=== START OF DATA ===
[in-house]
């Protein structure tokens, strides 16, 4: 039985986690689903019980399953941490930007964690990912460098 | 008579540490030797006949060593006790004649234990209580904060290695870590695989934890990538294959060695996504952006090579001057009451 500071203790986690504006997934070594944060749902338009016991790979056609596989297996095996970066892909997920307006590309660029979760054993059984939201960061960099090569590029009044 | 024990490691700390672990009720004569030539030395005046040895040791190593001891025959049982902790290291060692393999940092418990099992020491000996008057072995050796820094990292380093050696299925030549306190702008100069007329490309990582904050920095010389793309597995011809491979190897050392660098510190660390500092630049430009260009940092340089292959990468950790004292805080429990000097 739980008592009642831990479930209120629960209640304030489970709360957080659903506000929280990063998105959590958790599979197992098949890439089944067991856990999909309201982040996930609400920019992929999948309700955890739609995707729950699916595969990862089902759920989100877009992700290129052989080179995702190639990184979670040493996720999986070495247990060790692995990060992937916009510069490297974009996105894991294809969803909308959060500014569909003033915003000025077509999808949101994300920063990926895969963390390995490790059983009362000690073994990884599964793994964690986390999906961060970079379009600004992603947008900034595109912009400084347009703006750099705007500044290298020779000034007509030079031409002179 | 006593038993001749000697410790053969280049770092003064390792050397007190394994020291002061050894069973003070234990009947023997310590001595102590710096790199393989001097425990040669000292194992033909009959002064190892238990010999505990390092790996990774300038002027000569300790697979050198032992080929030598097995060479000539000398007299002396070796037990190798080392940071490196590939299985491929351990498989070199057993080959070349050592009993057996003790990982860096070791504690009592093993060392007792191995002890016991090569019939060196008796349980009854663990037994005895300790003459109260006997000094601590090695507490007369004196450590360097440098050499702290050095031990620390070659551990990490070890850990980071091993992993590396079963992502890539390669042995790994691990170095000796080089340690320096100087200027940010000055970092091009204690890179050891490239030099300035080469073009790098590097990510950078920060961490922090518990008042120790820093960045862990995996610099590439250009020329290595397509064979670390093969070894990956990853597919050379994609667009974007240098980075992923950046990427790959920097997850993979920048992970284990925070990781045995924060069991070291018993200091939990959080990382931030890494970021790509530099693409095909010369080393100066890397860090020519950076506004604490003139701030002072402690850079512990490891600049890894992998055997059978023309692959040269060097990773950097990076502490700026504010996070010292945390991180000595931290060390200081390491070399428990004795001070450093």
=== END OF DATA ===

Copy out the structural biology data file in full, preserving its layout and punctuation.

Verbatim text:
[in-house]
């Protein structure tokens, strides 16, 4: 039985986690689903019980399953941490930007964690990912460098 | 008579540490030797006949060593006790004649234990209580904060290695870590695989934890990538294959060695996504952006090579001057009451 500071203790986690504006997934070594944060749902338009016991790979056609596989297996095996970066892909997920307006590309660029979760054993059984939201960061960099090569590029009044 | 024990490691700390672990009720004569030539030395005046040895040791190593001891025959049982902790290291060692393999940092418990099992020491000996008057072995050796820094990292380093050696299925030549306190702008100069007329490309990582904050920095010389793309597995011809491979190897050392660098510190660390500092630049430009260009940092340089292959990468950790004292805080429990000097 739980008592009642831990479930209120629960209640304030489970709360957080659903506000929280990063998105959590958790599979197992098949890439089944067991856990999909309201982040996930609400920019992929999948309700955890739609995707729950699916595969990862089902759920989100877009992700290129052989080179995702190639990184979670040493996720999986070495247990060790692995990060992937916009510069490297974009996105894991294809969803909308959060500014569909003033915003000025077509999808949101994300920063990926895969963390390995490790059983009362000690073994990884599964793994964690986390999906961060970079379009600004992603947008900034595109912009400084347009703006750099705007500044290298020779000034007509030079031409002179 | 006593038993001749000697410790053969280049770092003064390792050397007190394994020291002061050894069973003070234990009947023997310590001595102590710096790199393989001097425990040669000292194992033909009959002064190892238990010999505990390092790996990774300038002027000569300790697979050198032992080929030598097995060479000539000398007299002396070796037990190798080392940071490196590939299985491929351990498989070199057993080959070349050592009993057996003790990982860096070791504690009592093993060392007792191995002890016991090569019939060196008796349980009854663990037994005895300790003459109260006997000094601590090695507490007369004196450590360097440098050499702290050095031990620390070659551990990490070890850990980071091993992993590396079963992502890539390669042995790994691990170095000796080089340690320096100087200027940010000055970092091009204690890179050891490239030099300035080469073009790098590097990510950078920060961490922090518990008042120790820093960045862990995996610099590439250009020329290595397509064979670390093969070894990956990853597919050379994609667009974007240098980075992923950046990427790959920097997850993979920048992970284990925070990781045995924060069991070291018993200091939990959080990382931030890494970021790509530099693409095909010369080393100066890397860090020519950076506004604490003139701030002072402690850079512990490891600049890894992998055997059978023309692959040269060097990773950097990076502490700026504010996070010292945390991180000595931290060390200081390491070399428990004795001070450093």